al., 1997). The effect of cavitation will ultimately depend on the properties of the tissue
          in which the cavitation occurred.

          • 1 month ago
            Anonymous

            No it is not true, torn dead tissue is torn and dead and has to be cut out or it rots and gives you gangrene and you die and you have never been to Paris Island. You are in fact misquoting Three Kings

            >torn dead tissue is torn and dead and has to be cut out or it rots and gives you gangrene and you die

          • 1 month ago
            Anonymous

            Flesh is elastic and the millisecond of bigger hole doesn't really make you shoot out blood that much faster in the scheme of things.

        • 1 month ago
          Anonymous

          by your logic there would be not difference beetwen a guy shot by a solid 50bmg and the occasional fucker impaling himelf on a pieces of 0.50 rebar

          • 1 month ago
            Anonymous

            >muh liquefied organs
            Yeah.

      • 1 month ago
        Anonymous

        No it is not true, torn dead tissue is torn and dead and has to be cut out or it rots and gives you gangrene and you die and you have never been to Paris Island. You are in fact misquoting Three Kings

        >You have never been to Paris Island.
        Start off and admit you are a liar and apologise and start again if you want actual information on this subject. If you can't do that just fuck off.

        • 1 month ago
          Anonymous

          What is your issue? I’m a POG who fixes PVS-14s and javelin CLUs for a living,l but I’m not a liar nonetheless. It’s not like I’m claiming to be a former DEVGRU member or something, anon.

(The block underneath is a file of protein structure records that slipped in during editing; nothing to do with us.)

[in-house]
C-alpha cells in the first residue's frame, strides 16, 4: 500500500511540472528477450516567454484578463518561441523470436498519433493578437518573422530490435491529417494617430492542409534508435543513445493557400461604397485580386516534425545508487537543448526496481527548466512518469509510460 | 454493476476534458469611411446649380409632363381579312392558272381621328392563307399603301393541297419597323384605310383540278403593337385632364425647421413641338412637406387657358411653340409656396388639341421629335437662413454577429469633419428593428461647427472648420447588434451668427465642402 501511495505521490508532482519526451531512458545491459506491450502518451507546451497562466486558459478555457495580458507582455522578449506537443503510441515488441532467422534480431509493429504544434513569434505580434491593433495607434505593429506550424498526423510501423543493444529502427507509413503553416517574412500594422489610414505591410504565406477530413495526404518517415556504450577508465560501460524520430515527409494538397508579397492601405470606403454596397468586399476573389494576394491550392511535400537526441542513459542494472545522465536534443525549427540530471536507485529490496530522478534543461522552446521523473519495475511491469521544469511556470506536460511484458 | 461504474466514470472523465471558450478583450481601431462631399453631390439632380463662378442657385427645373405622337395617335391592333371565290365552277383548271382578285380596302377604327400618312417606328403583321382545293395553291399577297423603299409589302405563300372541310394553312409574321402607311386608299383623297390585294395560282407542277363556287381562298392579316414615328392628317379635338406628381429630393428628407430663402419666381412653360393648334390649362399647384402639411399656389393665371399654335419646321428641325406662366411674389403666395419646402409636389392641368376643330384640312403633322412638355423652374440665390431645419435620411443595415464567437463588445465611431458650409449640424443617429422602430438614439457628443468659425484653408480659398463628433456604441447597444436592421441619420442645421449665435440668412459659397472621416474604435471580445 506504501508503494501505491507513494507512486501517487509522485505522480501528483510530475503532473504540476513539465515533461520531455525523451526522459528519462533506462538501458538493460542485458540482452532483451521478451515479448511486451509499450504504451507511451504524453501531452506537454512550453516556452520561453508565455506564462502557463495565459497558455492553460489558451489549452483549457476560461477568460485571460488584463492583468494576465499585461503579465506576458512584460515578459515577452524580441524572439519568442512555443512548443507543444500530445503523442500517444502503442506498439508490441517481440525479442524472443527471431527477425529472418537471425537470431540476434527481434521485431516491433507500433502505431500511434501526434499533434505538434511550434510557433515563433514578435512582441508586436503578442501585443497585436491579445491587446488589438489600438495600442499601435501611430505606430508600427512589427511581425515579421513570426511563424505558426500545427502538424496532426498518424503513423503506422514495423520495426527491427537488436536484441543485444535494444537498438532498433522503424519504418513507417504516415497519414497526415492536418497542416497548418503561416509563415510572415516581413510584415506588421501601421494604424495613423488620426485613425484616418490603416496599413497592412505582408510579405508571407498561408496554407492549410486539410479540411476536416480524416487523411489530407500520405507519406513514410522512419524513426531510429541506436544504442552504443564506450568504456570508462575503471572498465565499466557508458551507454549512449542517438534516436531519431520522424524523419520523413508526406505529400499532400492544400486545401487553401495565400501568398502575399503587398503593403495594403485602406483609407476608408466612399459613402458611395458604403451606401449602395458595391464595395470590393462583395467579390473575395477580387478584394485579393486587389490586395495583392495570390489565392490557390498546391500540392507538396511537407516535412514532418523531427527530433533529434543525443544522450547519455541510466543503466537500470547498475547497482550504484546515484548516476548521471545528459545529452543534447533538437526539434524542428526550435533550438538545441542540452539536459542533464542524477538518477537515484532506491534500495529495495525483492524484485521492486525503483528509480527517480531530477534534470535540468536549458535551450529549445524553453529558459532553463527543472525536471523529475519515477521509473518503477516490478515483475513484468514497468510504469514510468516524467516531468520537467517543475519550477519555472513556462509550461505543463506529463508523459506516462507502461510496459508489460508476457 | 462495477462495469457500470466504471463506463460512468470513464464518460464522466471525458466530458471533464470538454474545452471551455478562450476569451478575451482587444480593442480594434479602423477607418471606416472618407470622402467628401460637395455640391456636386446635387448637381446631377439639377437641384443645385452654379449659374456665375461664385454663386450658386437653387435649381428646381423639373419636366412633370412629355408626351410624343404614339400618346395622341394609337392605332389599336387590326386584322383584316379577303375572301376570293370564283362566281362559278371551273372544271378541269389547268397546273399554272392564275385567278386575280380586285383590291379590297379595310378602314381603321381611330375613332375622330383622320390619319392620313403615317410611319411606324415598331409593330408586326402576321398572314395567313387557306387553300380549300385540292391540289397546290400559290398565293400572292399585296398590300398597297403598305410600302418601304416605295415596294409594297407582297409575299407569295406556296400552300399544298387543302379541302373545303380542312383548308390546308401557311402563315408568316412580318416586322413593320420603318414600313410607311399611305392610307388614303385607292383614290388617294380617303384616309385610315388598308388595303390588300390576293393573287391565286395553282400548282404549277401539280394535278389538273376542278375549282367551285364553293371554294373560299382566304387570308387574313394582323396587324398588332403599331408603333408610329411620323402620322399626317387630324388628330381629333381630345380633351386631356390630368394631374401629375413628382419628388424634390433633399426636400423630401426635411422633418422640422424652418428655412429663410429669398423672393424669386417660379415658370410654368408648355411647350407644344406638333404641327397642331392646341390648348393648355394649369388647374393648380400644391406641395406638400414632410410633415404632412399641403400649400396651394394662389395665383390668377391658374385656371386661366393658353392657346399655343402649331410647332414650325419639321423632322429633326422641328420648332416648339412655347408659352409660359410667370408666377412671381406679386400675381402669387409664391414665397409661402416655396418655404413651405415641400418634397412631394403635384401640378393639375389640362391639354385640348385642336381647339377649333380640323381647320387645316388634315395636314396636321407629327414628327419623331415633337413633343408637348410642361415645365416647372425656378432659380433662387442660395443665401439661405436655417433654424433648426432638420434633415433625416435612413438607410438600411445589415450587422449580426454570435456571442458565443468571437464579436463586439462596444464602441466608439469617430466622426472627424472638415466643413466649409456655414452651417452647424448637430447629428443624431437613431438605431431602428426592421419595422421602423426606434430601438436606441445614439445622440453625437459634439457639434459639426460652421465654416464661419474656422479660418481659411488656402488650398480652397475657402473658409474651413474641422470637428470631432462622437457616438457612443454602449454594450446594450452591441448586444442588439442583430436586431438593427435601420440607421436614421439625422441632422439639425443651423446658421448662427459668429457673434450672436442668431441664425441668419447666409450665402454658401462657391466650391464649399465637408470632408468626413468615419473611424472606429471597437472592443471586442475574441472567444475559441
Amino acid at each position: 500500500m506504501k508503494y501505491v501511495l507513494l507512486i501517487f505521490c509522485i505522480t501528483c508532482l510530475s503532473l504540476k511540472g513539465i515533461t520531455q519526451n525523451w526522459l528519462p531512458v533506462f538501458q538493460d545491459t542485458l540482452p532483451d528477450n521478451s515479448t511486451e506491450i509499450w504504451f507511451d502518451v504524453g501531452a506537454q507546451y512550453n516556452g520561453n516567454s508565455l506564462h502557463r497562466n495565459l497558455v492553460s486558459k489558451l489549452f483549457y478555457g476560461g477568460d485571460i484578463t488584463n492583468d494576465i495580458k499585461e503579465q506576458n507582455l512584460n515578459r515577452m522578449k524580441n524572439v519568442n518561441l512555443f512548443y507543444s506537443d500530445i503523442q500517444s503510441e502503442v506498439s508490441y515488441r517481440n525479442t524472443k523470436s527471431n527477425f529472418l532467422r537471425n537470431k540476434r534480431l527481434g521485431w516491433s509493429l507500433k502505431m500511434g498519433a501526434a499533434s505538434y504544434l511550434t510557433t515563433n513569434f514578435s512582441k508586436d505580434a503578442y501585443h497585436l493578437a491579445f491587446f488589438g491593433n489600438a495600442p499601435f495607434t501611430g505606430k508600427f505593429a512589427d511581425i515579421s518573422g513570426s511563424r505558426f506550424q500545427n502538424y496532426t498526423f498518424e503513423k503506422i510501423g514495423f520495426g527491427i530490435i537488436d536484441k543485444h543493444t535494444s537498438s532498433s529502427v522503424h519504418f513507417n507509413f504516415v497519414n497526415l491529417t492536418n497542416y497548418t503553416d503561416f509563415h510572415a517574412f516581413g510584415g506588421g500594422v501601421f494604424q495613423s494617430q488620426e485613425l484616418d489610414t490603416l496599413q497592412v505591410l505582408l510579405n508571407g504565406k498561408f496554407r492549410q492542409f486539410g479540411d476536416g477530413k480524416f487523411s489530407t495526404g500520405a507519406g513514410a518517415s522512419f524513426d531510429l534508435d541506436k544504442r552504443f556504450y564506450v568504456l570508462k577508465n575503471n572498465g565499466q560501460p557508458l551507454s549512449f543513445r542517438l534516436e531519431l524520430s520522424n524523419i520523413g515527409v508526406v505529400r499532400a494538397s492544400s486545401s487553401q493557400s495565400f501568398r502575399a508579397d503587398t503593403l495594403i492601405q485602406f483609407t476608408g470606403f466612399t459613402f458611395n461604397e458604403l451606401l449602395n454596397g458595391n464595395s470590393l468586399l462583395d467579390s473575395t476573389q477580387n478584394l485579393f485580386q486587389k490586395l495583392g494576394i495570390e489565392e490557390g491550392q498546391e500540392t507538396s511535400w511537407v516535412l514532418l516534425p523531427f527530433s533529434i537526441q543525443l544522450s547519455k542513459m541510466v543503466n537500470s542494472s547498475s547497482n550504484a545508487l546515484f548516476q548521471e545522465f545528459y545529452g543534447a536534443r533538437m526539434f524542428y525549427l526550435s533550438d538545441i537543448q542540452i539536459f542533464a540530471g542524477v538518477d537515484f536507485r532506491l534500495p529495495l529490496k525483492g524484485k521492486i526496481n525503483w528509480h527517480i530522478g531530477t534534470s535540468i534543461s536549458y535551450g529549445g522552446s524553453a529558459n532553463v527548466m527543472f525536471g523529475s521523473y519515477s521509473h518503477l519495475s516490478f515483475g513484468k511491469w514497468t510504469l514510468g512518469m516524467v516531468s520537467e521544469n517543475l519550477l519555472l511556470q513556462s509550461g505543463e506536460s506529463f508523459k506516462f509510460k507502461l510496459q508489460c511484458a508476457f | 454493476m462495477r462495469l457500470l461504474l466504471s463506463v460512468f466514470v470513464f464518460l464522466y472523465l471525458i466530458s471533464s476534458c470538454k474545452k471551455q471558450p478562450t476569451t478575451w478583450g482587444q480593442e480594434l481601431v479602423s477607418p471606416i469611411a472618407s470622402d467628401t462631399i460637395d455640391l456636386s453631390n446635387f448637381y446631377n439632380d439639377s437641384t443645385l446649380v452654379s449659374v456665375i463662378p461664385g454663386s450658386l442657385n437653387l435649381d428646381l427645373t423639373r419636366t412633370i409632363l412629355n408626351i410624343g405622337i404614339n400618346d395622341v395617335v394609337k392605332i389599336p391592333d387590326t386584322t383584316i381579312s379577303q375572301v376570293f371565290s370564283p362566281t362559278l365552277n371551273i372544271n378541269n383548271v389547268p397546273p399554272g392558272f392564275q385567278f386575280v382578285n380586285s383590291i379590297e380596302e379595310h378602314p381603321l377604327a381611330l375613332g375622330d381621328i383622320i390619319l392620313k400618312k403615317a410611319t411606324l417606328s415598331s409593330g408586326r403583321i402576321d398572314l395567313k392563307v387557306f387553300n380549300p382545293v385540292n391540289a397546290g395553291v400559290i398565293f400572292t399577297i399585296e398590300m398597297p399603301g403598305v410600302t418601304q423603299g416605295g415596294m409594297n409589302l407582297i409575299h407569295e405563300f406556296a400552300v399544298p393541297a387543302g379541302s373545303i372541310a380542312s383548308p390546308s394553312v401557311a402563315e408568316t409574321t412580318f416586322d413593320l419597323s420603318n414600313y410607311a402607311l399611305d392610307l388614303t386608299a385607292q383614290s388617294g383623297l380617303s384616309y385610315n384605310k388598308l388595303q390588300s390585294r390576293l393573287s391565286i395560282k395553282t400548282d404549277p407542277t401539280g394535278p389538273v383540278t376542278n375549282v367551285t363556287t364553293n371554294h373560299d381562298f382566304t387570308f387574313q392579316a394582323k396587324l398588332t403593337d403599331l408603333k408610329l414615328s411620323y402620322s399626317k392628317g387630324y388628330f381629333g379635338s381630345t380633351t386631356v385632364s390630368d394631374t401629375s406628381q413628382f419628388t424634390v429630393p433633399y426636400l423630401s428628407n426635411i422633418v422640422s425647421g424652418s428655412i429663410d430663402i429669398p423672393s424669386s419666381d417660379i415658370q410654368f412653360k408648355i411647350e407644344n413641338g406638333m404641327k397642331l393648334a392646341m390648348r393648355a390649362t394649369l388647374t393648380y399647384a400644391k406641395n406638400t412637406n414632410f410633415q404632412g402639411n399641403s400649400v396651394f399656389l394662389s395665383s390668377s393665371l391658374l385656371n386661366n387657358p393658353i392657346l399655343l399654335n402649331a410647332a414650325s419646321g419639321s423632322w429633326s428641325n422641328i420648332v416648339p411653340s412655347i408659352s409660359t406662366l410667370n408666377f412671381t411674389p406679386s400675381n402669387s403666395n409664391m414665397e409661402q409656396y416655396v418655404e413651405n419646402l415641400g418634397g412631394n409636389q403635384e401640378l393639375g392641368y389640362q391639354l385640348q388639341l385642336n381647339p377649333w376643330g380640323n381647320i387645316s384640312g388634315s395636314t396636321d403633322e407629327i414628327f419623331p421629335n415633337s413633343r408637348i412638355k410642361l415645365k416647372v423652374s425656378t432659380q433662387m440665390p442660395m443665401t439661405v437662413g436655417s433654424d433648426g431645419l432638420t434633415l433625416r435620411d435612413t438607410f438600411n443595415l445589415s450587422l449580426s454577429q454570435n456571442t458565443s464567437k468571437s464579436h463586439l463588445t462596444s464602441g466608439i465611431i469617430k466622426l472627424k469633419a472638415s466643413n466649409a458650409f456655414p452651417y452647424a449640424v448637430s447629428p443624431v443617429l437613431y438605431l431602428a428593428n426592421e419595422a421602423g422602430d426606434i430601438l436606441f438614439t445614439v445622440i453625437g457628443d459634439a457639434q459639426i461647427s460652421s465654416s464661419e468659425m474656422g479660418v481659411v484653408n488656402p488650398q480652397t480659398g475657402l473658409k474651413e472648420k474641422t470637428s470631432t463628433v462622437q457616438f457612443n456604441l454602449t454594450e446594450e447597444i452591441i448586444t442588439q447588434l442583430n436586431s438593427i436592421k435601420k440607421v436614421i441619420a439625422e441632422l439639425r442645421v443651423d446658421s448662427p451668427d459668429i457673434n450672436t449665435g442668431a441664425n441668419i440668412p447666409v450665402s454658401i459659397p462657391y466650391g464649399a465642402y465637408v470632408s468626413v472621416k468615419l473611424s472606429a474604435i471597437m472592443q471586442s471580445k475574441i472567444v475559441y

• 1 month ago
            Anonymous

            Not that guy. But if you’re posting on PrepHoleèl, you should know by now to just ignore people who are obvious trolls.

          • 1 month ago
            Anonymous

            He says as he posts proof that he is a flaming homosexual in photographic form

      • 1 month ago
        Anonymous

        It might suffer long term damage but a liver punch won't stop you immediately and won't kill you. If you shot the liver itself perhaps you would drop pretty quickly but that's because you have a fist sized hole in your liver, not because of of a shockwave.

        • 1 month ago
          Anonymous

          Liver punches can in fact stop you immediately (as in, TKO, sudden loss of consciousness) and that is why they are noteworthy in the world of boxing and MMA

  3. 1 month ago
    Anonymous

    certain organs means the liver because it isn't elastic. everything else yeah, temporary cavity causes disruption and bruising but that's about it.

  4. 1 month ago
    Anonymous

    We're talking rifles, yeah? Hydrostatic pressure absolutely can and does significantly influence wound severity of gunshots from rifles due to the velocities we are looking at. Do you think those tiny little fmj projectiles just punch neat little holes through the target?

    • 1 month ago
      Anonymous

      Temporary cavitation occurs with both handguns and rifles. Hydrostatic shock is a separate topic that no one has raised except you.

      • 1 month ago
        Anonymous

        Can you quote the part where I was talking about hydrostatic shock?

        • 1 month ago
          Anonymous

          At this point I'm not going to bother no. You seem to be a cunt, a liar and a bullshit artist. What is the point of your thread? Spread medical disinformation? Sniff your own farts? Go on get the fuck out of here.